Princeton's Denna Laing draws parallels between politics, hockey
by Mike Zhe/Staff Writer
For Princeton forward Denna Laing, one of the aspects of her passion she most enjoys is seeing how all the little things done outside the public eye come together when the spotlights get turned on.
There’s the preparation … the attention to detail … doing the same things over and over.
In hockey, sure. But in a political campaign, too.
Eighteen days after Princeton opens its new season with a game at RIT on Oct. 19, Americans will go to the polls to elect their next president. Paying particular interest to that will be Laing, a junior and one of the Tigers’ top returning players, who spent the summer working in Republican candidate Mitt Romney’s campaign headquarters in Boston.
A politics major, Laing applied for an internship with Romney for President, interviewing for the position by phone and ultimately landing it. Though not permitted to talk publicly about things like policy or operations, she was involved in aspects of the campaign such as voter outreach and setting up events.
And the parallels between her summer job and her favorite sport? There’s no shortage.
“We did so many little things for one event,” she said. “It was the same as in hockey — all the little things matter. All the little things you do in the preseason lead up to the games. Just like politics. Every piece of paperwork, every phone call made a difference in what we were trying to do.”
This season, she and her teammates are hoping the preparation and attention to detail they’ve shown in the offseason and preseason will be enough to net some big victories in November — and beyond.
The Tigers were as middle-of-the-pack as a team could get last season, finishing 10-10-2 in ECAC Hockey (12-15-4 overall) and dropping two close games to second-seeded Harvard in the tournament quarterfinals. Laing, whose 11 goals and 22 points were second on the team to Sally Butler, is a big reason the Tigers think they can move up.
“Denna’s an absolute thoroughbred hockey player,” Princeton coach Jeff Kampersal said. “A great skater, and tough. She’ll go through people and she’s quick enough to go around people.”
As the ECAC opens a new season, the question’s the same as in recent years: Who, if anyone, is the best bet to go through Cornell, the team that’s won the past three regular-season titles and is ranked No. 3 nationally?
Harvard and St. Lawrence are the trendy picks. The Crimson were tabbed for second in the preseason coaches’ poll and scooped up the three first-place votes that didn’t go to Cornell. St. Lawrence has lots back from the team that stunned Cornell in last season’s final and reached the NCAA tournament.
“We understand that last year is last year and this year is this year,” St. Lawrence coach Chris Wells said. “But there are many players returning that had a great experience last season and they want that to continue.”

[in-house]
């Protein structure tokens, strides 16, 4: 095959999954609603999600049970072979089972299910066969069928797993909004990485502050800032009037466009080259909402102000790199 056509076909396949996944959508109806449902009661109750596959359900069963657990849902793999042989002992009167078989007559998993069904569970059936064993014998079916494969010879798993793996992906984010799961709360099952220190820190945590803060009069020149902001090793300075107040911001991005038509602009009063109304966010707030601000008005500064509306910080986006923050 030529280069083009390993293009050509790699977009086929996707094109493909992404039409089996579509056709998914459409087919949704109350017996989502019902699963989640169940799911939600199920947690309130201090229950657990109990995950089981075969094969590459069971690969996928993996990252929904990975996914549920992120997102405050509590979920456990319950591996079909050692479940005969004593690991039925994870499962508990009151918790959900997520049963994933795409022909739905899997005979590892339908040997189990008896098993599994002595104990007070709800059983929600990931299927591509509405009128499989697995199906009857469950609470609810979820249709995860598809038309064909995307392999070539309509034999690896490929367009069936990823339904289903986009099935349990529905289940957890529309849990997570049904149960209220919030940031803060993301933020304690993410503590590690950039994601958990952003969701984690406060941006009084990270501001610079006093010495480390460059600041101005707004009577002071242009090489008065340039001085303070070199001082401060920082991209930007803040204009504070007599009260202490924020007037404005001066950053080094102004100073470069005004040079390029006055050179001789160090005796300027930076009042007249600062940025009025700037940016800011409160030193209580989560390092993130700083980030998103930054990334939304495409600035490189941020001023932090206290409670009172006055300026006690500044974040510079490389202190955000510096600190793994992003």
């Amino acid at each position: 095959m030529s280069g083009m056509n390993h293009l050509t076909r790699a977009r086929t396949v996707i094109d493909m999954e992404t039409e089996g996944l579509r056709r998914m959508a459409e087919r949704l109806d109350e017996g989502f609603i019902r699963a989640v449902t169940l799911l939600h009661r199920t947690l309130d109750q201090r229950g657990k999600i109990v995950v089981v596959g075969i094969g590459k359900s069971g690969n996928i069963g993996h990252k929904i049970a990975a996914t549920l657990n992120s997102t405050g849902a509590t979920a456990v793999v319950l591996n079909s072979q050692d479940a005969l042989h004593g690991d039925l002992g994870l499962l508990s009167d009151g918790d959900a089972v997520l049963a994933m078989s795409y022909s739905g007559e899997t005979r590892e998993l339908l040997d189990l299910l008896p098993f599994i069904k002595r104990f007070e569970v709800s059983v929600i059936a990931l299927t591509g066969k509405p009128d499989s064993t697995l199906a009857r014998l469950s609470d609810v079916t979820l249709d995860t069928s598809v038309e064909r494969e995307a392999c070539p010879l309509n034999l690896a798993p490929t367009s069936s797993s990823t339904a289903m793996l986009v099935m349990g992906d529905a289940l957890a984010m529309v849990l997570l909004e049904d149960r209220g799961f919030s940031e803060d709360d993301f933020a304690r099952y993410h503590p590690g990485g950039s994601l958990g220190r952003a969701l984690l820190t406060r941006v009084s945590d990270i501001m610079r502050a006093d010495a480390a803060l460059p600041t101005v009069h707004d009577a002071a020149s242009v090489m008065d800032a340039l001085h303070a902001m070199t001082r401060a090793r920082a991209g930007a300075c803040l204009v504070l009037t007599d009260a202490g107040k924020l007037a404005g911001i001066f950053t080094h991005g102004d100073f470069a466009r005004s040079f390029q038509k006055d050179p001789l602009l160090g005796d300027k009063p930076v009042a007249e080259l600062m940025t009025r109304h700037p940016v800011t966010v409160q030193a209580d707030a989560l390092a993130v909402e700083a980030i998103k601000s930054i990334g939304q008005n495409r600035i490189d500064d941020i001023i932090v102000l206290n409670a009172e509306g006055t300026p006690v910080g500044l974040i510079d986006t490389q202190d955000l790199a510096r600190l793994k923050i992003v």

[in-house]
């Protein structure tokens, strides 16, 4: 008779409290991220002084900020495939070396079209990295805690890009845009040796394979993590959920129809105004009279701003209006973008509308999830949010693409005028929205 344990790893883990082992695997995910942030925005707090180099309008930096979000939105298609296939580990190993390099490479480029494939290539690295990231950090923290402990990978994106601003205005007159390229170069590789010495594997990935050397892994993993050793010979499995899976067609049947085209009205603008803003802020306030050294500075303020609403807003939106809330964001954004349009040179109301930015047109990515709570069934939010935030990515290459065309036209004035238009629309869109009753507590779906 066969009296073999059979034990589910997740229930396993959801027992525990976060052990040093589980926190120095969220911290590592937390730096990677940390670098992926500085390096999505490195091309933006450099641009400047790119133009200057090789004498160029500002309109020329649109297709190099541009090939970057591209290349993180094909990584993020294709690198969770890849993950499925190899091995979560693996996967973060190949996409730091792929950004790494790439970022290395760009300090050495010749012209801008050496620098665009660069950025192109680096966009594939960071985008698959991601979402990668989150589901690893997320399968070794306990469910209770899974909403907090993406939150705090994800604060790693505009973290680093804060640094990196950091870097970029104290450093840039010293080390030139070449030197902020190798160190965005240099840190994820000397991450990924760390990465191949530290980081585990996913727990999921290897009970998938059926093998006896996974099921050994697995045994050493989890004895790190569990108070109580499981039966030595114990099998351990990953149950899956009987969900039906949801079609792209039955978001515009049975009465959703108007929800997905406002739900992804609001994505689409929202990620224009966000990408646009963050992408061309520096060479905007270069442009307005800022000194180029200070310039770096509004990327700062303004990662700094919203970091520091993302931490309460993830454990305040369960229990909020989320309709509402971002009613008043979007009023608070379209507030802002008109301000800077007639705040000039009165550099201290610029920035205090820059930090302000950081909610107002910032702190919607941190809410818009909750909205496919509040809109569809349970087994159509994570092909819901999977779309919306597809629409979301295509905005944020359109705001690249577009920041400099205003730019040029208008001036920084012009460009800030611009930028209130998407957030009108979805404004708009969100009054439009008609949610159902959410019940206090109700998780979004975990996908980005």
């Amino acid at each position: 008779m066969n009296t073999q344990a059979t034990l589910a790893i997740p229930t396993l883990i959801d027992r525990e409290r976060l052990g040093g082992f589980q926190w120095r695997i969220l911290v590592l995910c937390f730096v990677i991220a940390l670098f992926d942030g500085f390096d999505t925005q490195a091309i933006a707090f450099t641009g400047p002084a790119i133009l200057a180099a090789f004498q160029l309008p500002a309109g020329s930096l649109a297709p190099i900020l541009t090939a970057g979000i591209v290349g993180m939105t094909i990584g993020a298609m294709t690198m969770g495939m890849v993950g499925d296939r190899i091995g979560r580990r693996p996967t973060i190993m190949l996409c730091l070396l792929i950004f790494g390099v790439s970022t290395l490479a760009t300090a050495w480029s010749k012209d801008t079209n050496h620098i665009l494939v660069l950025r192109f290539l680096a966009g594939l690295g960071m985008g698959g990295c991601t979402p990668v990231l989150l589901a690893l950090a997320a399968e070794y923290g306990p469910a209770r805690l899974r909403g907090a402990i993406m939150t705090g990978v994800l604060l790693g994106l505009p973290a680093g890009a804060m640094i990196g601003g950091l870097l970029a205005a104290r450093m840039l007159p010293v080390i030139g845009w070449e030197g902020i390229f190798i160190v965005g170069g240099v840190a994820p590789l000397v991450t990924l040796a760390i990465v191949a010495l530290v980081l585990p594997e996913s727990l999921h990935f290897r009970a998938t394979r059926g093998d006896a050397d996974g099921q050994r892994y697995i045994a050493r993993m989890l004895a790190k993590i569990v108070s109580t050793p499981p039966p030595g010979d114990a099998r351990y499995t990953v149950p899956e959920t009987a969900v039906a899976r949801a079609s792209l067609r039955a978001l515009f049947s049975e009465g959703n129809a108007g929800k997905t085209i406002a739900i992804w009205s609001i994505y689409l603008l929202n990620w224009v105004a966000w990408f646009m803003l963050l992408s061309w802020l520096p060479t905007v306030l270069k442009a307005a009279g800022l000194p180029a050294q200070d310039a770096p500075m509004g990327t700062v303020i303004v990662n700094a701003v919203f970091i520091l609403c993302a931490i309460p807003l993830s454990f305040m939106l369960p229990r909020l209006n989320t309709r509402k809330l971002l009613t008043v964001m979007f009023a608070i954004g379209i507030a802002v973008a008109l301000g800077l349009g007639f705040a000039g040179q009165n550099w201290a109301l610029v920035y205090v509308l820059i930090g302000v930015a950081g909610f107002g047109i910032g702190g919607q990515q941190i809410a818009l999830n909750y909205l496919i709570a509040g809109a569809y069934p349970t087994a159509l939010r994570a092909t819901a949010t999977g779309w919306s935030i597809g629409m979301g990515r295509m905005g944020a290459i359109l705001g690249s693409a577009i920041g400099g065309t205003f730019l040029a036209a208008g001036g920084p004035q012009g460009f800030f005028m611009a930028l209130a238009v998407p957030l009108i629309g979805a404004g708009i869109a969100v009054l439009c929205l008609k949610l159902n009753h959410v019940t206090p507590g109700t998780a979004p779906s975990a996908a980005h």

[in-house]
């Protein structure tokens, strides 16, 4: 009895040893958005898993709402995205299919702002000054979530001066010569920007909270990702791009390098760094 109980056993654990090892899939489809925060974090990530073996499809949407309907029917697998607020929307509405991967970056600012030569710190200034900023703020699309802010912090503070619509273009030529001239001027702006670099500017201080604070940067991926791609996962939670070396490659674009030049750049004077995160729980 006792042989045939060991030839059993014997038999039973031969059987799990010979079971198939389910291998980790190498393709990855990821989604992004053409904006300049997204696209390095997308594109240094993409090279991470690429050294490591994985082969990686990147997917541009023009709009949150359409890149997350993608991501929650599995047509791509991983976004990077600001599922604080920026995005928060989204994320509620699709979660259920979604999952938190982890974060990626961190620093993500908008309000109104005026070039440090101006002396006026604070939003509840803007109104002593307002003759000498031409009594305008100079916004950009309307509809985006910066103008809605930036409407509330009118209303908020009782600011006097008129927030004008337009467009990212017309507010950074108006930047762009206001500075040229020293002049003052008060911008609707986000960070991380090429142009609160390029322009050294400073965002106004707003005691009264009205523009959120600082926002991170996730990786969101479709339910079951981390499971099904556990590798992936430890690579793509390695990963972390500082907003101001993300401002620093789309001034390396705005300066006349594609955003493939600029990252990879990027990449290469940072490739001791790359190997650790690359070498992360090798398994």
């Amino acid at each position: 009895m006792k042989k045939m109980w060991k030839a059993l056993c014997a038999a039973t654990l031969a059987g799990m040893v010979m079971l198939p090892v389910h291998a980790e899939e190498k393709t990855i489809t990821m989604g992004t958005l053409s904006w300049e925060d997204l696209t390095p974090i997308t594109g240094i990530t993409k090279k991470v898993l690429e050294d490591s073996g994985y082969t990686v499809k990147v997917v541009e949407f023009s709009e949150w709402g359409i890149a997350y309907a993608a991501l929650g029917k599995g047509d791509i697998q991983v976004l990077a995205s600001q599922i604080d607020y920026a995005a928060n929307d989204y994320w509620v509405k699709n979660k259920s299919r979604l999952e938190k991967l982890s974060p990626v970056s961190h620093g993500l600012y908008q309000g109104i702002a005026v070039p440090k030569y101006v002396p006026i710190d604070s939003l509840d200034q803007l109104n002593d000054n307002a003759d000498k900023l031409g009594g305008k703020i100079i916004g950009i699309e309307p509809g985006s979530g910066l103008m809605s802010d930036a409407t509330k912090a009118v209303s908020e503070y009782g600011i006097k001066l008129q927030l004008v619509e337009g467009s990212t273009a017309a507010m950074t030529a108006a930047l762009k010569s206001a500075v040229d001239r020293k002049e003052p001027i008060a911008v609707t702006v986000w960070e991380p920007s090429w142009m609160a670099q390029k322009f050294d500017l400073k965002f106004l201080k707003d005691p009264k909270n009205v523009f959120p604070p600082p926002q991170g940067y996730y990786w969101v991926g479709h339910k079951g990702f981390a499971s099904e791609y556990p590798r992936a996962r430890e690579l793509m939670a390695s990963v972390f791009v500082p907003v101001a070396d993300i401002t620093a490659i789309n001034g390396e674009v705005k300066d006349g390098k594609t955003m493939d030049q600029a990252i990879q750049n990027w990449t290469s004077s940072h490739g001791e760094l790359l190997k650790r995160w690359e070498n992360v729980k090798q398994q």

Depth — or the lack of it — is what did Princeton in a year ago. The Tigers played the majority of the year with just 15 skaters after the injury bug hit, and where it was felt most was offensively, where the team averaged just 2.06 goals a game and was anemic (12.6 percent) on the power play.
“We played hard, we defended pretty well, but our goal output was low,” Kampersal said. “That’s our biggest worry going into the season, how much offense we can create.”
That’s where Laing figures in. With good size at 5-foot-9, strong skating ability and a quick shot, she’ll be asked to improve on her scoring numbers from last season, along with fellow senior Butler (15-11-26) and junior Olivia Mucha, who missed most of last season after suffering a season-ending shoulder injury. If those three players can’t increase their production, it could be a doomed campaign.
Then there’s the other type of campaign, one Laing’s been intrigued by since her days as a prep school student at Noble and Greenough School outside of Boston, a girls hockey power that won a pair of New England championships during her tenure there.
“I had a great history teacher who taught and politics and ethics course,” she said. “From there, I definitely fell in love with the subject of politics.”
Tom Resor, who coached Laing for five years at Nobles and also served as her college counselor, saw a tenacity that extended from the ice to the classroom, where she was never shy to voice an opinion.
“I guess I’d call it being an active learner,” Resor said. “She loved discussion classes. Her teachers would talk about her having strong opinions. Not that she was trying to stand out. That’s just her nature. Some kids sit back. Denna’s a doer.”
Laing’s course load this semester includes classes on both American politics and public opinion, and the topic of her junior paper is on politics and the media. And, of course, there was the internship.
During the summer, that meant waking up at 5 a.m. to avoid the Boston traffic and get in a workout, before taking the 8:30 a.m. train into Boston. At the end of the day, she’d take the train out and drive to a local rink to get in a skate before heading home and preparing to do it all over again the next day.
“The summer was a lot of fun,” she said. “It was a long day.”
The question for her and the Tigers is whether they can make 2012-13 a longer season.
“I think a lot of people definitely underestimate us,” she said. “We’re working as hard as anybody else and we’re excited for the season to get going. It’s definitely a motivator to see yourself in the middle of the (preseason rankings). You always want to do better than people think.”
That’s as true in hockey as it is in politics.
This article originally appeared in the October 2012 issue of New York Hockey Journal.